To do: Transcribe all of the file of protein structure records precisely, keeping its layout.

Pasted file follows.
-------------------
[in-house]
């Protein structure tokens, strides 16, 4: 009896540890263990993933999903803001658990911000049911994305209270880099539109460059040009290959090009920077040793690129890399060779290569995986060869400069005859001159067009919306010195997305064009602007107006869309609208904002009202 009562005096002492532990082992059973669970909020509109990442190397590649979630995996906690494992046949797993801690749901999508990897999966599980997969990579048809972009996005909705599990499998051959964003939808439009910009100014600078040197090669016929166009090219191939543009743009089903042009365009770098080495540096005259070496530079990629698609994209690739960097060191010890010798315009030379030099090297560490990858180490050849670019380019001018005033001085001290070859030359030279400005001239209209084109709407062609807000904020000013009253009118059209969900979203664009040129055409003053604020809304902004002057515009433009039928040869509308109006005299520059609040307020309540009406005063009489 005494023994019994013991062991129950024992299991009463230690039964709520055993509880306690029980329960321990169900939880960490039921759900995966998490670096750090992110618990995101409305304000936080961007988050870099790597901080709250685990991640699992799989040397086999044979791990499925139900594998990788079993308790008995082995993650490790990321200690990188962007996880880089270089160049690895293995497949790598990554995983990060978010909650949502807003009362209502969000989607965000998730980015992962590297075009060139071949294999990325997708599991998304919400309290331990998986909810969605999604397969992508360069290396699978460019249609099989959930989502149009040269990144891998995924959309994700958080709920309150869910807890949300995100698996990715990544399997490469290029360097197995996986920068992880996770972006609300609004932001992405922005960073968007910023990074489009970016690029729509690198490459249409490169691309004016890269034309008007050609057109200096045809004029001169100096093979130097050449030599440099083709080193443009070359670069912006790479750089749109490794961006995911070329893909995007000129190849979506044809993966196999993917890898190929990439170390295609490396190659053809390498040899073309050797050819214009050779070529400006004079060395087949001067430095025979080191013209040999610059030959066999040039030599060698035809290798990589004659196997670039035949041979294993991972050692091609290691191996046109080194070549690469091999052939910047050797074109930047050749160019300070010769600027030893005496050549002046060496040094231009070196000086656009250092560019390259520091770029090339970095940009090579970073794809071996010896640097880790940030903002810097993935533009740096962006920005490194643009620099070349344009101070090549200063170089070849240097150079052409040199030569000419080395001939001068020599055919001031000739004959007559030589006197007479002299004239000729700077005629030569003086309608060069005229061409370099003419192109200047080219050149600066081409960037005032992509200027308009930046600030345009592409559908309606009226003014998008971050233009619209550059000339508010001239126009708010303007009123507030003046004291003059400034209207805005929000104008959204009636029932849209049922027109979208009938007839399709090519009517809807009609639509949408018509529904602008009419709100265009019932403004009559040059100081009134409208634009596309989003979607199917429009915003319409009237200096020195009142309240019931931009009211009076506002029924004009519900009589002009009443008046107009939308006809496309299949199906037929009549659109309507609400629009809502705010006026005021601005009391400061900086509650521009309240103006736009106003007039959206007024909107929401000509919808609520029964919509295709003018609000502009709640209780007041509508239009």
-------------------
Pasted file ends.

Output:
[in-house]
């Protein structure tokens, strides 16, 4: 009896540890263990993933999903803001658990911000049911994305209270880099539109460059040009290959090009920077040793690129890399060779290569995986060869400069005859001159067009919306010195997305064009602007107006869309609208904002009202 009562005096002492532990082992059973669970909020509109990442190397590649979630995996906690494992046949797993801690749901999508990897999966599980997969990579048809972009996005909705599990499998051959964003939808439009910009100014600078040197090669016929166009090219191939543009743009089903042009365009770098080495540096005259070496530079990629698609994209690739960097060191010890010798315009030379030099090297560490990858180490050849670019380019001018005033001085001290070859030359030279400005001239209209084109709407062609807000904020000013009253009118059209969900979203664009040129055409003053604020809304902004002057515009433009039928040869509308109006005299520059609040307020309540009406005063009489 005494023994019994013991062991129950024992299991009463230690039964709520055993509880306690029980329960321990169900939880960490039921759900995966998490670096750090992110618990995101409305304000936080961007988050870099790597901080709250685990991640699992799989040397086999044979791990499925139900594998990788079993308790008995082995993650490790990321200690990188962007996880880089270089160049690895293995497949790598990554995983990060978010909650949502807003009362209502969000989607965000998730980015992962590297075009060139071949294999990325997708599991998304919400309290331990998986909810969605999604397969992508360069290396699978460019249609099989959930989502149009040269990144891998995924959309994700958080709920309150869910807890949300995100698996990715990544399997490469290029360097197995996986920068992880996770972006609300609004932001992405922005960073968007910023990074489009970016690029729509690198490459249409490169691309004016890269034309008007050609057109200096045809004029001169100096093979130097050449030599440099083709080193443009070359670069912006790479750089749109490794961006995911070329893909995007000129190849979506044809993966196999993917890898190929990439170390295609490396190659053809390498040899073309050797050819214009050779070529400006004079060395087949001067430095025979080191013209040999610059030959066999040039030599060698035809290798990589004659196997670039035949041979294993991972050692091609290691191996046109080194070549690469091999052939910047050797074109930047050749160019300070010769600027030893005496050549002046060496040094231009070196000086656009250092560019390259520091770029090339970095940009090579970073794809071996010896640097880790940030903002810097993935533009740096962006920005490194643009620099070349344009101070090549200063170089070849240097150079052409040199030569000419080395001939001068020599055919001031000739004959007559030589006197007479002299004239000729700077005629030569003086309608060069005229061409370099003419192109200047080219050149600066081409960037005032992509200027308009930046600030345009592409559908309606009226003014998008971050233009619209550059000339508010001239126009708010303007009123507030003046004291003059400034209207805005929000104008959204009636029932849209049922027109979208009938007839399709090519009517809807009609639509949408018509529904602008009419709100265009019932403004009559040059100081009134409208634009596309989003979607199917429009915003319409009237200096020195009142309240019931931009009211009076506002029924004009519900009589002009009443008046107009939308006809496309299949199906037929009549659109309507609400629009809502705010006026005021601005009391400061900086509650521009309240103006736009106003007039959206007024909107929401000509919808609520029964919509295709003018609000502009709640209780007041509508239009």